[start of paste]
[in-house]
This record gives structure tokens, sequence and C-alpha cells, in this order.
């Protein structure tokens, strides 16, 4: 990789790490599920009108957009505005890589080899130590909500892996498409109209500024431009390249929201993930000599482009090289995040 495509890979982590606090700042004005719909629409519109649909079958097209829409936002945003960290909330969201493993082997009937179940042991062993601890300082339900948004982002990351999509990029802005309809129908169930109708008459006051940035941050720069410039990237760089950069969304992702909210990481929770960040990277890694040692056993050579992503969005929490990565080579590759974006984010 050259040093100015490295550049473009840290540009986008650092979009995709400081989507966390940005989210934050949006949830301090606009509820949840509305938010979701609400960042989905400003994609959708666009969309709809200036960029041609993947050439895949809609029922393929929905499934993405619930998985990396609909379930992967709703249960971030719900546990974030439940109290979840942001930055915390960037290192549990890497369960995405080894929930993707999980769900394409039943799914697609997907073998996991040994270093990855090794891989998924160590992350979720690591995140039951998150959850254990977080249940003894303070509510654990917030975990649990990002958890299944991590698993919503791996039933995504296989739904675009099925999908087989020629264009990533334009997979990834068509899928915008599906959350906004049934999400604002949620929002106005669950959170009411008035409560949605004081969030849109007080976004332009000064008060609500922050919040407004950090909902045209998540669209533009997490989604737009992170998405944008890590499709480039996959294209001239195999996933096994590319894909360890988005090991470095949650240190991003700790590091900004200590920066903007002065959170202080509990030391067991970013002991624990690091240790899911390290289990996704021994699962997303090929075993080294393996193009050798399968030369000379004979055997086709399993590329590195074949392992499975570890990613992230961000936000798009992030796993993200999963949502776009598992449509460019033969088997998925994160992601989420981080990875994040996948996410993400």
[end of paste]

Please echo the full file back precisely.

[in-house]
This record gives structure tokens, sequence and C-alpha cells, in this order.
């Protein structure tokens, strides 16, 4: 990789790490599920009108957009505005890589080899130590909500892996498409109209500024431009390249929201993930000599482009090289995040 495509890979982590606090700042004005719909629409519109649909079958097209829409936002945003960290909330969201493993082997009937179940042991062993601890300082339900948004982002990351999509990029802005309809129908169930109708008459006051940035941050720069410039990237760089950069969304992702909210990481929770960040990277890694040692056993050579992503969005929490990565080579590759974006984010 050259040093100015490295550049473009840290540009986008650092979009995709400081989507966390940005989210934050949006949830301090606009509820949840509305938010979701609400960042989905400003994609959708666009969309709809200036960029041609993947050439895949809609029922393929929905499934993405619930998985990396609909379930992967709703249960971030719900546990974030439940109290979840942001930055915390960037290192549990890497369960995405080894929930993707999980769900394409039943799914697609997907073998996991040994270093990855090794891989998924160590992350979720690591995140039951998150959850254990977080249940003894303070509510654990917030975990649990990002958890299944991590698993919503791996039933995504296989739904675009099925999908087989020629264009990533334009997979990834068509899928915008599906959350906004049934999400604002949620929002106005669950959170009411008035409560949605004081969030849109007080976004332009000064008060609500922050919040407004950090909902045209998540669209533009997490989604737009992170998405944008890590499709480039996959294209001239195999996933096994590319894909360890988005090991470095949650240190991003700790590091900004200590920066903007002065959170202080509990030391067991970013002991624990690091240790899911390290289990996704021994699962997303090929075993080294393996193009050798399968030369000379004979055997086709399993590329590195074949392992499975570890990613992230961000936000798009992030796993993200999963949502776009598992449509460019033969088997998925994160992601989420981080990875994040996948996410993400």